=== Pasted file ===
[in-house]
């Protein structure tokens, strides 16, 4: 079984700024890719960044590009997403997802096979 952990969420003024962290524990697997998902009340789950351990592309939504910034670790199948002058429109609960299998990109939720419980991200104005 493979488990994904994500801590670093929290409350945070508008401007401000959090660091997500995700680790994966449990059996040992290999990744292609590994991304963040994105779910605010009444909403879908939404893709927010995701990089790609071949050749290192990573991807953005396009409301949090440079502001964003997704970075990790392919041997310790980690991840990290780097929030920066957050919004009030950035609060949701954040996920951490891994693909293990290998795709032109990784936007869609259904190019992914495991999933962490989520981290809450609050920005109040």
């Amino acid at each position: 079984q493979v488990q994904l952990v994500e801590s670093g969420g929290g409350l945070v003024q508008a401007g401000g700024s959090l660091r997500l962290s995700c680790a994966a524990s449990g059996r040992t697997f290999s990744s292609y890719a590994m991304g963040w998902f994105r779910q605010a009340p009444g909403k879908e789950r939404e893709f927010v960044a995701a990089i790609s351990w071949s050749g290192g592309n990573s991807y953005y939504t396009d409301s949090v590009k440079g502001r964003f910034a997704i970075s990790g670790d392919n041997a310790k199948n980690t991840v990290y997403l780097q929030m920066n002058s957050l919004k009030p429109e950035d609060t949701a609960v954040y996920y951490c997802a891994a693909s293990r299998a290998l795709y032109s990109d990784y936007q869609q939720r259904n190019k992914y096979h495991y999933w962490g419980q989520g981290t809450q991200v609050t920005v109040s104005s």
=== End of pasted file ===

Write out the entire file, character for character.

[in-house]
């Protein structure tokens, strides 16, 4: 079984700024890719960044590009997403997802096979 952990969420003024962290524990697997998902009340789950351990592309939504910034670790199948002058429109609960299998990109939720419980991200104005 493979488990994904994500801590670093929290409350945070508008401007401000959090660091997500995700680790994966449990059996040992290999990744292609590994991304963040994105779910605010009444909403879908939404893709927010995701990089790609071949050749290192990573991807953005396009409301949090440079502001964003997704970075990790392919041997310790980690991840990290780097929030920066957050919004009030950035609060949701954040996920951490891994693909293990290998795709032109990784936007869609259904190019992914495991999933962490989520981290809450609050920005109040």
């Amino acid at each position: 079984q493979v488990q994904l952990v994500e801590s670093g969420g929290g409350l945070v003024q508008a401007g401000g700024s959090l660091r997500l962290s995700c680790a994966a524990s449990g059996r040992t697997f290999s990744s292609y890719a590994m991304g963040w998902f994105r779910q605010a009340p009444g909403k879908e789950r939404e893709f927010v960044a995701a990089i790609s351990w071949s050749g290192g592309n990573s991807y953005y939504t396009d409301s949090v590009k440079g502001r964003f910034a997704i970075s990790g670790d392919n041997a310790k199948n980690t991840v990290y997403l780097q929030m920066n002058s957050l919004k009030p429109e950035d609060t949701a609960v954040y996920y951490c997802a891994a693909s293990r299998a290998l795709y032109s990109d990784y936007q869609q939720r259904n190019k992914y096979h495991y999933w962490g419980q989520g981290t809450q991200v609050t920005v109040s104005s």